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You can leave your opera glasses at home, and savor the arias and sunsets at the 2019 Summer HD Festival (August 23–September 2) ending Labor Day weekend. Metropolitan Opera is screening, free to the public, ten of their past filmed opera performances from their Met’s Live in HD series of cinema transmission. Bizet's Carmen and Wagner's Das Rheingold (the first of The Ring Cycle with avant-garde sets by Robert LePage) will be the most popular.
You and 3,000 other casual opera fans, seated on the fountain plaza, will be humming along to “L’amour” of Carmen’s “Habanera” aria. Get there early before the 7:45 / 8:00 pm screening times, as those without a seat will have to stand. (Free culture seekers in NYC know this rule, especially with the closing night of Lincoln Center's Out of Doors Festival that featured David Crosby.)
A free pre-festival screening of Stanley Donen’s Funny Face, featuring songs by George and Ira Gershwin and a co-presentation with Film at Lincoln Center, will be shown on August 23. And if you want more free films, sidle down the plaza to the Walter Reade Theater for their free summer-long Mixtape double features that are ending soon: August 22 (demonlover, Elle), August 29 (Velvet Goldmine, Her Smell), September 5 (Three Times, Moonlight), or September 11 (Esther Kahn, Cries and Whispers). All except September 11 are sold-out and standby only, but don't feel completely shut out. You can arrive 20 minutes to an hour earlier than the screen times of 6:00 pm and 8:30 pm for the standby lines. You may get lucky.
50th MIXTAPE: Free Double Features www.filmlinc.org/series/50th-mixtape-free-double-features/
11th METROPOLITAN OPERA 2019 SUMMER HD FESTIVAL
Film at Lincoln Center: Funny Face
Met Opera HD Festival: Aida
Met Opera HD Festival: Carmen
Met Opera HD Festival: Das Rheingold
Met Opera HD Festival: Dialogues des Carmélites
Met Opera HD Festival: Samson et Dalila
Met Opera HD Festival: Cendrillon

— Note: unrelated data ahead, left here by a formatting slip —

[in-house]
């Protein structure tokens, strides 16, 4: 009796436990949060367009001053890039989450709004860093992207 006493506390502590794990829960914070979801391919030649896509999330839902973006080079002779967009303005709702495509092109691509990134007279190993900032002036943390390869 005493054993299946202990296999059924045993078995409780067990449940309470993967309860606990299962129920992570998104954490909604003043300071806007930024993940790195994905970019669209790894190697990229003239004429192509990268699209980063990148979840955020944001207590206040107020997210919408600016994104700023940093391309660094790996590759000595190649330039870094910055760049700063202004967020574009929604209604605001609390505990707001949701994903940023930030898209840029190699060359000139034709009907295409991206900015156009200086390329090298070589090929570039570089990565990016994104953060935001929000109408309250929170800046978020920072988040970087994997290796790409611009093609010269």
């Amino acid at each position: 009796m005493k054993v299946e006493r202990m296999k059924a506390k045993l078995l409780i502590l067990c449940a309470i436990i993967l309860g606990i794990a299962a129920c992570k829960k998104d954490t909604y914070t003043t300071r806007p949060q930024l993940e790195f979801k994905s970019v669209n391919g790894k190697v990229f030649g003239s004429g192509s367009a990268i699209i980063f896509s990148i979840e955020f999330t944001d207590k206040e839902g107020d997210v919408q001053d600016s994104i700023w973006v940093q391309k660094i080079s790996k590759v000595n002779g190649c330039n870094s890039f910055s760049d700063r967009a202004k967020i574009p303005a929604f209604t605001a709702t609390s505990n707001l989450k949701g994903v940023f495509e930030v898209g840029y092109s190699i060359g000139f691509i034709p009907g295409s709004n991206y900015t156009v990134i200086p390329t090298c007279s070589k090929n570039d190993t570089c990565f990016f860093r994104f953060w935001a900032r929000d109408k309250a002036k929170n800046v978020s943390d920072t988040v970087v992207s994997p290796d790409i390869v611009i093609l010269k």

Met Opera HD Festival: La Fanciulla del West
Met Opera HD Festival: La Fille du Régiment
Met Opera HD Festival: Luisa Miller
Met Opera HD Festival: Adriana Lecouvreur
Juraj Herz (1934 - 2018) was a challenging and controversial director, actor, and Holocaust survivor. Part of the Czechoslovakian New Wave of the 1960s, with his 1969 black comedy The Cremator, earning him the ire of of the Communist regime. Now the Metrograph theater (7 Ludlow Street, NY, NY) pays tribute to the director’s life and work with the film series Juraj Herz: In & Out of the Czechoslovakian New Wave. Running August 2 to August 9, the film series is comprised of new restorations and newly translated subtitles for his films.
Films include Beauty and the Beast (1978), The Cremator (1969), Morgiana (1972) and Ferat Vampire (1982). His interpretation of the classic fairy tale, Beauty and the Beast, is filled with an air of bizarre menace unlike any other on film, in a twisted tale of captivity. His early 1966 film, Sign of Cancer, is a murder mystery set inside a dysfunctional and corrupt hospital that was critical of how The Party filled public offices with dangerous and incompetent men.
To learn more, go to: http://metrograph.com/
Juraj Herz: In & Out of the Czechoslovakian New WaveAugust 2 - 9, 2019
Metrograph7 Ludlow St.New York, NY 10002